Disable the Touchpad on a Chromebook

Updated on by Jim Mendenhall

Chromebook Disable Touchpad

Google is constantly updating the Chromebook’s operating system, Chrome OS, however, some basic features available in other operating systems are still unavailable on Chromebooks. One such feature is the ability to disable the touchpad on a Chromebook when you plug in an external mouse. Almost any USB mouse will work with a Chromebook, but many people would like to disable the touchpad when using an external mouse.

Disabling your touchpad is easier as of Chrome OS version 48

Chrome OS developers, as of version 48, have added the ability to disable both touchpads and touchscreens. However, this feature is still rather unintuitive to find.

First, you need to enable an experimental flag named “Debugging keyboard shortcuts” at chrome://flags/#ash-debug-shortcuts

After restarting, you’ll be able to use the following keyboard combinations to toggle touchpads and touchscreens on and off.

To toggle a touchpad, press <Search> + <Shift> + P

To toggle a touchscreen, press <Search> + <Shift> + T


While this functionality is available in the underlying system, Google developers, as of Chrome OS version 36, have not included a setting for disabling the touchpad in the system settings. However, you can temporarily disable the touchpad with a couple of terminal commands.

Press ctrl+alt+t to open a new terminal window.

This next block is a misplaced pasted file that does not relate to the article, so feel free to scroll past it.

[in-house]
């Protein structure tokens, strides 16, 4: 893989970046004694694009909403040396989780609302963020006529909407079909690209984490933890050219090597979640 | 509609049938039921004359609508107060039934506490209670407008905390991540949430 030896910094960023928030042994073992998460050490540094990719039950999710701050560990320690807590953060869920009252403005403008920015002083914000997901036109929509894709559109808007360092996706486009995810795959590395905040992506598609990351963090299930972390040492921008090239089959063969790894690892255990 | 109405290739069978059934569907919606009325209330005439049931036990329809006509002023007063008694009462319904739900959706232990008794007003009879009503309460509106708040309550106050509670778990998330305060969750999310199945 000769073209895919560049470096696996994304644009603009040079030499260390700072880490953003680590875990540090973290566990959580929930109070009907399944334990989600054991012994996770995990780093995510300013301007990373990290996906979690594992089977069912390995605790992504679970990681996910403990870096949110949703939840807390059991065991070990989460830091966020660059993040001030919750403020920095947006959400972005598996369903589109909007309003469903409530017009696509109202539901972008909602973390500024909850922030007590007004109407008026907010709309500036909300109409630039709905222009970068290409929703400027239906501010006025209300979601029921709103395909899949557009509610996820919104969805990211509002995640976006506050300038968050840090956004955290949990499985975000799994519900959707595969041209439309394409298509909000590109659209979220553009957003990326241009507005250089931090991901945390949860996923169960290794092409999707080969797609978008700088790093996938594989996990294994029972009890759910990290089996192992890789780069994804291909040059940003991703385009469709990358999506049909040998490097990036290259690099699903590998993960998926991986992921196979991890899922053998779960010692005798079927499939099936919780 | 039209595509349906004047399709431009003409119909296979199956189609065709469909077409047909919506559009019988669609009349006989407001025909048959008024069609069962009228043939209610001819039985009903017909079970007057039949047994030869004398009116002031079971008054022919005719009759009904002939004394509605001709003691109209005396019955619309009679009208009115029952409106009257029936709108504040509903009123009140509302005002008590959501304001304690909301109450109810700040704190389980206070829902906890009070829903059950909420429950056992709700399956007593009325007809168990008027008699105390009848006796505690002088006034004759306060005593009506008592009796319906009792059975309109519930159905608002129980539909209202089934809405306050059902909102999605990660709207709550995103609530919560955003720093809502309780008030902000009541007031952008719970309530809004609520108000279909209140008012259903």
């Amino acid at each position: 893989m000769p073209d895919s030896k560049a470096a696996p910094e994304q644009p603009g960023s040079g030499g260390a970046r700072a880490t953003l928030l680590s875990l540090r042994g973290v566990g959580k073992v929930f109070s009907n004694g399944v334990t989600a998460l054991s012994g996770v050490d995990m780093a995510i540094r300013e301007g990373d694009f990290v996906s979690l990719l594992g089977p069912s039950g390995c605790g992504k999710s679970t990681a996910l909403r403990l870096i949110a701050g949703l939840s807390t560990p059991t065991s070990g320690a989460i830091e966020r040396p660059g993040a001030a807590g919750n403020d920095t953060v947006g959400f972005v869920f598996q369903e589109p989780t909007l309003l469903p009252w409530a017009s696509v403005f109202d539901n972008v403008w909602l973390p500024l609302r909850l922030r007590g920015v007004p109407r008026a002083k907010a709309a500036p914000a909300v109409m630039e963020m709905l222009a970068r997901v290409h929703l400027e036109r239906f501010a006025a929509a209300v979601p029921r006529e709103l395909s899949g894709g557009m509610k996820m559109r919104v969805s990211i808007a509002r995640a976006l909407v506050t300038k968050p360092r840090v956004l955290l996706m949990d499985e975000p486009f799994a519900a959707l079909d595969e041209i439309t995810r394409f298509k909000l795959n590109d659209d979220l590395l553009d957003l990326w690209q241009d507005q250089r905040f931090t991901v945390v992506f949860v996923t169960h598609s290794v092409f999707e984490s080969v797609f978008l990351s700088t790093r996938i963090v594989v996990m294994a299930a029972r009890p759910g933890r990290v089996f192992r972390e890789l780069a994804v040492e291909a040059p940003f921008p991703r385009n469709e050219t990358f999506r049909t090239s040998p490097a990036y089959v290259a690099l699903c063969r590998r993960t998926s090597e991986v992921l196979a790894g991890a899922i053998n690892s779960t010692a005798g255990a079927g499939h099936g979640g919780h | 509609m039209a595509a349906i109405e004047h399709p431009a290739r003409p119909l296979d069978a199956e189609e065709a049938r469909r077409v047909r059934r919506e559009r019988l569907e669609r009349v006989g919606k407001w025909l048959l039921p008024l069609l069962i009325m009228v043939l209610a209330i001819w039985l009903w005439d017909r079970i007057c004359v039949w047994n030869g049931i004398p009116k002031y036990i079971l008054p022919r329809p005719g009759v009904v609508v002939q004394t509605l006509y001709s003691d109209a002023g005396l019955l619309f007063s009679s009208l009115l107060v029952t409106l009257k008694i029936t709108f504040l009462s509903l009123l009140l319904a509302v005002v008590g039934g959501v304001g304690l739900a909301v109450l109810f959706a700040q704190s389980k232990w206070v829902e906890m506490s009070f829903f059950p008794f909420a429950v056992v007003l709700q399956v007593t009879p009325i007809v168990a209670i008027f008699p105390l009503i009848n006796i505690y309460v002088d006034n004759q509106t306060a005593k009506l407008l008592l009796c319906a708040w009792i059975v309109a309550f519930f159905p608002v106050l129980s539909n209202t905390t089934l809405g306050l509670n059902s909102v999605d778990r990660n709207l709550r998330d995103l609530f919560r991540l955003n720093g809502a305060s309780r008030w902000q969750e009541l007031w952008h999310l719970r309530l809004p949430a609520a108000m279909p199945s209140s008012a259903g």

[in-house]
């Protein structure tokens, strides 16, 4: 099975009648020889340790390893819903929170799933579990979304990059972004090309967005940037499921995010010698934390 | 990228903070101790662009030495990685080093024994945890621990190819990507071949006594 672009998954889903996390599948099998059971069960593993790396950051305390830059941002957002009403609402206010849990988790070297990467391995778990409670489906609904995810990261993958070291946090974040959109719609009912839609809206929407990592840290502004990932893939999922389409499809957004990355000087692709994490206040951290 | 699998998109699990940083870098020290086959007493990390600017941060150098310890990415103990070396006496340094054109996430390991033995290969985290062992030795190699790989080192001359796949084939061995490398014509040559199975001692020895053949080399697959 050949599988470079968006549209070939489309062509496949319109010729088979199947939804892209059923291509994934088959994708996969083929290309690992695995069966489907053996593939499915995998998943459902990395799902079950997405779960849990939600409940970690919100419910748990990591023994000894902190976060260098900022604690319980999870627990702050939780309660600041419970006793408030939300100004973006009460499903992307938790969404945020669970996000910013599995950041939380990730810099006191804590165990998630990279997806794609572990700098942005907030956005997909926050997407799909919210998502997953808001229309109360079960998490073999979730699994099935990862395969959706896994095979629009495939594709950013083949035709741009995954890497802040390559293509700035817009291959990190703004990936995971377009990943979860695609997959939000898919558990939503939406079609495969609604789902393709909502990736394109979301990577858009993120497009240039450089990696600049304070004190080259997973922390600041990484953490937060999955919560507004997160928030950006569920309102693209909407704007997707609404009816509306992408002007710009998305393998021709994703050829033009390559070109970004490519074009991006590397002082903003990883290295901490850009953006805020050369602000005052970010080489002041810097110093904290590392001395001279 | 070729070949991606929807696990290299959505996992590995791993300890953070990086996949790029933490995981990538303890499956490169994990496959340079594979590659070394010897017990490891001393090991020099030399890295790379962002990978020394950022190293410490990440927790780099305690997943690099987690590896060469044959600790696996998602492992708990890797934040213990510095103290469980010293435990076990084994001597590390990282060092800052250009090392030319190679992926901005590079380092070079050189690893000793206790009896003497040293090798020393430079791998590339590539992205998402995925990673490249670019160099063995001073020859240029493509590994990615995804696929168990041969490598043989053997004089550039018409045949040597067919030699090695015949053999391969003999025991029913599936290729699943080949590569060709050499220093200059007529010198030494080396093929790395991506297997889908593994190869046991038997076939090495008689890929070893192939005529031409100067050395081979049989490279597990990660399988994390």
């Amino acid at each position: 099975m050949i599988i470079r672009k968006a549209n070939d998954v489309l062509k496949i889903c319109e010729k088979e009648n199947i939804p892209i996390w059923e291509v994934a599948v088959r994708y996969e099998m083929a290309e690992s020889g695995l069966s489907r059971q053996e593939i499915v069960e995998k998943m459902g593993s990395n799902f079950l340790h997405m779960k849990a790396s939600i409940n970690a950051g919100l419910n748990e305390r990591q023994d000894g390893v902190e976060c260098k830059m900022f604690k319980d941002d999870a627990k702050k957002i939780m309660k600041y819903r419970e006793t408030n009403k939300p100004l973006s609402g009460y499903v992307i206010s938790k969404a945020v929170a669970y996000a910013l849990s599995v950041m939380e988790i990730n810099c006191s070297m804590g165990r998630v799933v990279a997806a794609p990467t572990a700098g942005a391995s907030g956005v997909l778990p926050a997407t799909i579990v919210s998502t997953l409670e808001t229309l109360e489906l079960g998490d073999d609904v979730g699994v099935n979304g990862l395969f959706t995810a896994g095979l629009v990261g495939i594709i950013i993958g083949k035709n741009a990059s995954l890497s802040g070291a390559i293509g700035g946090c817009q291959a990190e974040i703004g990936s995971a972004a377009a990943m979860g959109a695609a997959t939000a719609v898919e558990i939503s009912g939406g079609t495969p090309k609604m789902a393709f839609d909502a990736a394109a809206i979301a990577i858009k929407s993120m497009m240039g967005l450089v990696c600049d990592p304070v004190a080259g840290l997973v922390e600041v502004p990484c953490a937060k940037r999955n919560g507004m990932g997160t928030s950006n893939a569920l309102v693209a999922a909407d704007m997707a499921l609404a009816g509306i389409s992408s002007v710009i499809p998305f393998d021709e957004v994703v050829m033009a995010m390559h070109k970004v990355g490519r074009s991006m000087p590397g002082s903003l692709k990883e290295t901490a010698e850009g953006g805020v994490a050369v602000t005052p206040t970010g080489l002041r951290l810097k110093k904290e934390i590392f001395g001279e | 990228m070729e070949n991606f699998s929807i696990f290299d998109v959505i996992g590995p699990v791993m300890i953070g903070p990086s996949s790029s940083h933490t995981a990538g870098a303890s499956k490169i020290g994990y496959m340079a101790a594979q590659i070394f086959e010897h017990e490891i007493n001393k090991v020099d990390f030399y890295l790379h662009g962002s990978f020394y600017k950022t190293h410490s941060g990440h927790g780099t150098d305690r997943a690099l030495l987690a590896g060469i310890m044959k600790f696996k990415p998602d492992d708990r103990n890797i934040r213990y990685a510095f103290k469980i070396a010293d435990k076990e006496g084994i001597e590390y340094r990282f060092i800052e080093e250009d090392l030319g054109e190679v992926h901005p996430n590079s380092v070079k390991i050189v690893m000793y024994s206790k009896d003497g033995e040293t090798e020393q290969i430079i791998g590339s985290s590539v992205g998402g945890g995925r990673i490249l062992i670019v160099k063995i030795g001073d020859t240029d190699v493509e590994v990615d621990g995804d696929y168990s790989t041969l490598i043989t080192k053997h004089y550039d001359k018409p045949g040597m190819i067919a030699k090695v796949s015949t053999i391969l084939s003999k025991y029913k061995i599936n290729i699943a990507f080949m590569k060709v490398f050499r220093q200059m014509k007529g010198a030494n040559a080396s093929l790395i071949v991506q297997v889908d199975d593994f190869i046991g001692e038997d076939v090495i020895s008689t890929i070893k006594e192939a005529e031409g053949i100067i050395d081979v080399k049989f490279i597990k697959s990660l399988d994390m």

The command you will use is inputcontrol

To list all of our current input devices, we type

inputcontrol —name

This list device IDs and names for all mouse type devices currently connected to the Chromebook. You can see that I have a wireless Logitech mouse connected via USB and a Cypress APA Trackpad.

To disable the Cypress Trackpad, we simply type inputcontrol —id, then the ID of the trackpad, in this case, 13. Then ‘Device Enabled’=0

inputcontrol —id=13 ‘Device Enabled’=0

To re-enable the touchpad, we can run the same command again (by pressing the up arrow) but this time we want to change the 0 to a 1

inputcontrol —id=13 ‘Device Enabled’=1

For now, you’ll need to do this every time you restart your Chromebook. And be aware that the device IDs can change when restarting the computer.

Hopefully, one day the developers of Chrome OS will add this feature in the system settings, but for now, at least you can disable the touchpad manually.